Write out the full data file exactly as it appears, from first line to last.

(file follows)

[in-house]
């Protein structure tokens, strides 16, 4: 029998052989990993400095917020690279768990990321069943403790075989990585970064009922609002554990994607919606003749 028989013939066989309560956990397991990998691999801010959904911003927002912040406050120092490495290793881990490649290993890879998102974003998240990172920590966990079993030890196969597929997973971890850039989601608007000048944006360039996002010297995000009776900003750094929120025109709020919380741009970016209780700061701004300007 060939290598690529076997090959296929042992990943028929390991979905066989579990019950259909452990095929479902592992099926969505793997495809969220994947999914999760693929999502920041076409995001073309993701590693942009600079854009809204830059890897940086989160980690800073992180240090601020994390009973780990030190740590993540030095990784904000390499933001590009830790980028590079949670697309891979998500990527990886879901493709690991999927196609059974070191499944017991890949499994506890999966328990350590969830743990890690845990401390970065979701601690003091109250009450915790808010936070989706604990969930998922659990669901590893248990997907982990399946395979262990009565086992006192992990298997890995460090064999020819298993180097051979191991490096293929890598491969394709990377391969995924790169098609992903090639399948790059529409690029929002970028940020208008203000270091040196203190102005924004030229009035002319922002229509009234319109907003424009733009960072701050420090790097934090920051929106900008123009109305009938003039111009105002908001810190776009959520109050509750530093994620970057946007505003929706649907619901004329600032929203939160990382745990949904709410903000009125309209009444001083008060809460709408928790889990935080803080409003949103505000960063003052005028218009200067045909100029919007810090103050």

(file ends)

[in-house]
């Protein structure tokens, strides 16, 4: 029998052989990993400095917020690279768990990321069943403790075989990585970064009922609002554990994607919606003749 028989013939066989309560956990397991990998691999801010959904911003927002912040406050120092490495290793881990490649290993890879998102974003998240990172920590966990079993030890196969597929997973971890850039989601608007000048944006360039996002010297995000009776900003750094929120025109709020919380741009970016209780700061701004300007 060939290598690529076997090959296929042992990943028929390991979905066989579990019950259909452990095929479902592992099926969505793997495809969220994947999914999760693929999502920041076409995001073309993701590693942009600079854009809204830059890897940086989160980690800073992180240090601020994390009973780990030190740590993540030095990784904000390499933001590009830790980028590079949670697309891979998500990527990886879901493709690991999927196609059974070191499944017991890949499994506890999966328990350590969830743990890690845990401390970065979701601690003091109250009450915790808010936070989706604990969930998922659990669901590893248990997907982990399946395979262990009565086992006192992990298997890995460090064999020819298993180097051979191991490096293929890598491969394709990377391969995924790169098609992903090639399948790059529409690029929002970028940020208008203000270091040196203190102005924004030229009035002319922002229509009234319109907003424009733009960072701050420090790097934090920051929106900008123009109305009938003039111009105002908001810190776009959520109050509750530093994620970057946007505003929706649907619901004329600032929203939160990382745990949904709410903000009125309209009444001083008060809460709408928790889990935080803080409003949103505000960063003052005028218009200067045909100029919007810090103050």